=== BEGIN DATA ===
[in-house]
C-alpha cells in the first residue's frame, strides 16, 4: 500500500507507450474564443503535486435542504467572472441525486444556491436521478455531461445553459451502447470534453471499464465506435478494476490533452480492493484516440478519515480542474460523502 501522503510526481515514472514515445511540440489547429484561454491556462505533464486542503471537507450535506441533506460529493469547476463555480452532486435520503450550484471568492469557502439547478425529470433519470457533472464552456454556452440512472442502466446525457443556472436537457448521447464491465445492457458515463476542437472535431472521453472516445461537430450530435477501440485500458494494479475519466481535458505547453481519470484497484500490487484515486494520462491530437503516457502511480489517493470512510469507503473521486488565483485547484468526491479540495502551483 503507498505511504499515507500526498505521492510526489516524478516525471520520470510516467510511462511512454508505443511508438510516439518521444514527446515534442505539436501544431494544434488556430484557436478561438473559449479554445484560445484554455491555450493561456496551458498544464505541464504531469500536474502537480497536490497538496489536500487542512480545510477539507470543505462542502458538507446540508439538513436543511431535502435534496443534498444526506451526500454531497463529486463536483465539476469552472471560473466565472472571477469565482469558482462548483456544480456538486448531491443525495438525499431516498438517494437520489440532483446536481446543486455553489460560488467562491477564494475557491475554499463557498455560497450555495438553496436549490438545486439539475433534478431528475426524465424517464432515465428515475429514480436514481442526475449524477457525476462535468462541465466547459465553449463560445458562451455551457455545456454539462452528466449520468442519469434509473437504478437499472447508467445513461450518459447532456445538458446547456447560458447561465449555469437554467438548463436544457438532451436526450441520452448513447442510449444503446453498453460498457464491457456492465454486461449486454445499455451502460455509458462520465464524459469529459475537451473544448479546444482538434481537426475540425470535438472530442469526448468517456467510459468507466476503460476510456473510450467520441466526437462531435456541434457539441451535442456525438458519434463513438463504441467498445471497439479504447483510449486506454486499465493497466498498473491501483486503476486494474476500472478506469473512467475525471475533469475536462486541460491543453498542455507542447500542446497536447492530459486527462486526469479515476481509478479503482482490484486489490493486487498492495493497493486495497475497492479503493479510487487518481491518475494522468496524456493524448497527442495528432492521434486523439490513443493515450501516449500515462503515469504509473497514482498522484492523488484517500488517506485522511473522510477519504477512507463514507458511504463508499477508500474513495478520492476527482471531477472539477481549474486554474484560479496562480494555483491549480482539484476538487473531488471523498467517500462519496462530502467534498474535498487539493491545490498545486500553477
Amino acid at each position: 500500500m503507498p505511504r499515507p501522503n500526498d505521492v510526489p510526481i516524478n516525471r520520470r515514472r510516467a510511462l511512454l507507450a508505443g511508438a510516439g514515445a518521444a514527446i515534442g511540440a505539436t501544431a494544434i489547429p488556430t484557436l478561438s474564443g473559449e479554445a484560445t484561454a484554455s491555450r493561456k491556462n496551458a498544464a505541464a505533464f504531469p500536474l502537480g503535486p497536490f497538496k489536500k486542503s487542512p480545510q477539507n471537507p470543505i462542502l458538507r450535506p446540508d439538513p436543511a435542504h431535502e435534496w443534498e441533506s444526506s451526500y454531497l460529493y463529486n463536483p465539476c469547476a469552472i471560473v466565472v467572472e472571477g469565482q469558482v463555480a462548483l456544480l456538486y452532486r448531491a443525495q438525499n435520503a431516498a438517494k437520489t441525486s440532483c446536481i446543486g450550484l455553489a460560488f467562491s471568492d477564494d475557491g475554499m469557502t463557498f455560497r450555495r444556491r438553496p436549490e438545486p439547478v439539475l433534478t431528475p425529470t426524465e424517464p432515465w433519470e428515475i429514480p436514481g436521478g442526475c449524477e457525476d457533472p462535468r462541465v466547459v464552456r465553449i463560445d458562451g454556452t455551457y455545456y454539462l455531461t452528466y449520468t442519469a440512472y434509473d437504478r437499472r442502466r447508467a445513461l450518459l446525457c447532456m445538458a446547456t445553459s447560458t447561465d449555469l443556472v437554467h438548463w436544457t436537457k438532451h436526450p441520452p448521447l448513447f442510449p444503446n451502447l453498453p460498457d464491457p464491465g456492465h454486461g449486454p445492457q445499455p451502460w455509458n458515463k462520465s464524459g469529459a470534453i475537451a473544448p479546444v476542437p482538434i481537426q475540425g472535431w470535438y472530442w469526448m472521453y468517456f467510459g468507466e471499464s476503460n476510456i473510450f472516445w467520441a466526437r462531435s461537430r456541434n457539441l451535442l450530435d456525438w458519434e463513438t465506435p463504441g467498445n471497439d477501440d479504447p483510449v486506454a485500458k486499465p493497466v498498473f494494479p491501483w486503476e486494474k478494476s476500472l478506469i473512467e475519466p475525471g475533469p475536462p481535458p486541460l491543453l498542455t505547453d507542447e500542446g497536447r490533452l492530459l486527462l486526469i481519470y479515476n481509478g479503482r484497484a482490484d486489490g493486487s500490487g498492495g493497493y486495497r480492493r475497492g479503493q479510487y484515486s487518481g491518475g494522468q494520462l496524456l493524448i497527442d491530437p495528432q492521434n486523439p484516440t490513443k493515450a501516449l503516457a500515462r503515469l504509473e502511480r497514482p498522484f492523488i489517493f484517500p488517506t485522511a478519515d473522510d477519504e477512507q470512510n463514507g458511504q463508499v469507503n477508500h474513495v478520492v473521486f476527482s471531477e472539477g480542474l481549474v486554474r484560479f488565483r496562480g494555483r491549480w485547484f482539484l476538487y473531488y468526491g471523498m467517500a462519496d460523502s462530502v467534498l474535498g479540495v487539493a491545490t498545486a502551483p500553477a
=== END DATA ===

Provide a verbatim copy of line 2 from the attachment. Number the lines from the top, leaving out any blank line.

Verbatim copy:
C-alpha cells in the first residue's frame, strides 16, 4: 500500500507507450474564443503535486435542504467572472441525486444556491436521478455531461445553459451502447470534453471499464465506435478494476490533452480492493484516440478519515480542474460523502 501522503510526481515514472514515445511540440489547429484561454491556462505533464486542503471537507450535506441533506460529493469547476463555480452532486435520503450550484471568492469557502439547478425529470433519470457533472464552456454556452440512472442502466446525457443556472436537457448521447464491465445492457458515463476542437472535431472521453472516445461537430450530435477501440485500458494494479475519466481535458505547453481519470484497484500490487484515486494520462491530437503516457502511480489517493470512510469507503473521486488565483485547484468526491479540495502551483 503507498505511504499515507500526498505521492510526489516524478516525471520520470510516467510511462511512454508505443511508438510516439518521444514527446515534442505539436501544431494544434488556430484557436478561438473559449479554445484560445484554455491555450493561456496551458498544464505541464504531469500536474502537480497536490497538496489536500487542512480545510477539507470543505462542502458538507446540508439538513436543511431535502435534496443534498444526506451526500454531497463529486463536483465539476469552472471560473466565472472571477469565482469558482462548483456544480456538486448531491443525495438525499431516498438517494437520489440532483446536481446543486455553489460560488467562491477564494475557491475554499463557498455560497450555495438553496436549490438545486439539475433534478431528475426524465424517464432515465428515475429514480436514481442526475449524477457525476462535468462541465466547459465553449463560445458562451455551457455545456454539462452528466449520468442519469434509473437504478437499472447508467445513461450518459447532456445538458446547456447560458447561465449555469437554467438548463436544457438532451436526450441520452448513447442510449444503446453498453460498457464491457456492465454486461449486454445499455451502460455509458462520465464524459469529459475537451473544448479546444482538434481537426475540425470535438472530442469526448468517456467510459468507466476503460476510456473510450467520441466526437462531435456541434457539441451535442456525438458519434463513438463504441467498445471497439479504447483510449486506454486499465493497466498498473491501483486503476486494474476500472478506469473512467475525471475533469475536462486541460491543453498542455507542447500542446497536447492530459486527462486526469479515476481509478479503482482490484486489490493486487498492495493497493486495497475497492479503493479510487487518481491518475494522468496524456493524448497527442495528432492521434486523439490513443493515450501516449500515462503515469504509473497514482498522484492523488484517500488517506485522511473522510477519504477512507463514507458511504463508499477508500474513495478520492476527482471531477472539477481549474486554474484560479496562480494555483491549480482539484476538487473531488471523498467517500462519496462530502467534498474535498487539493491545490498545486500553477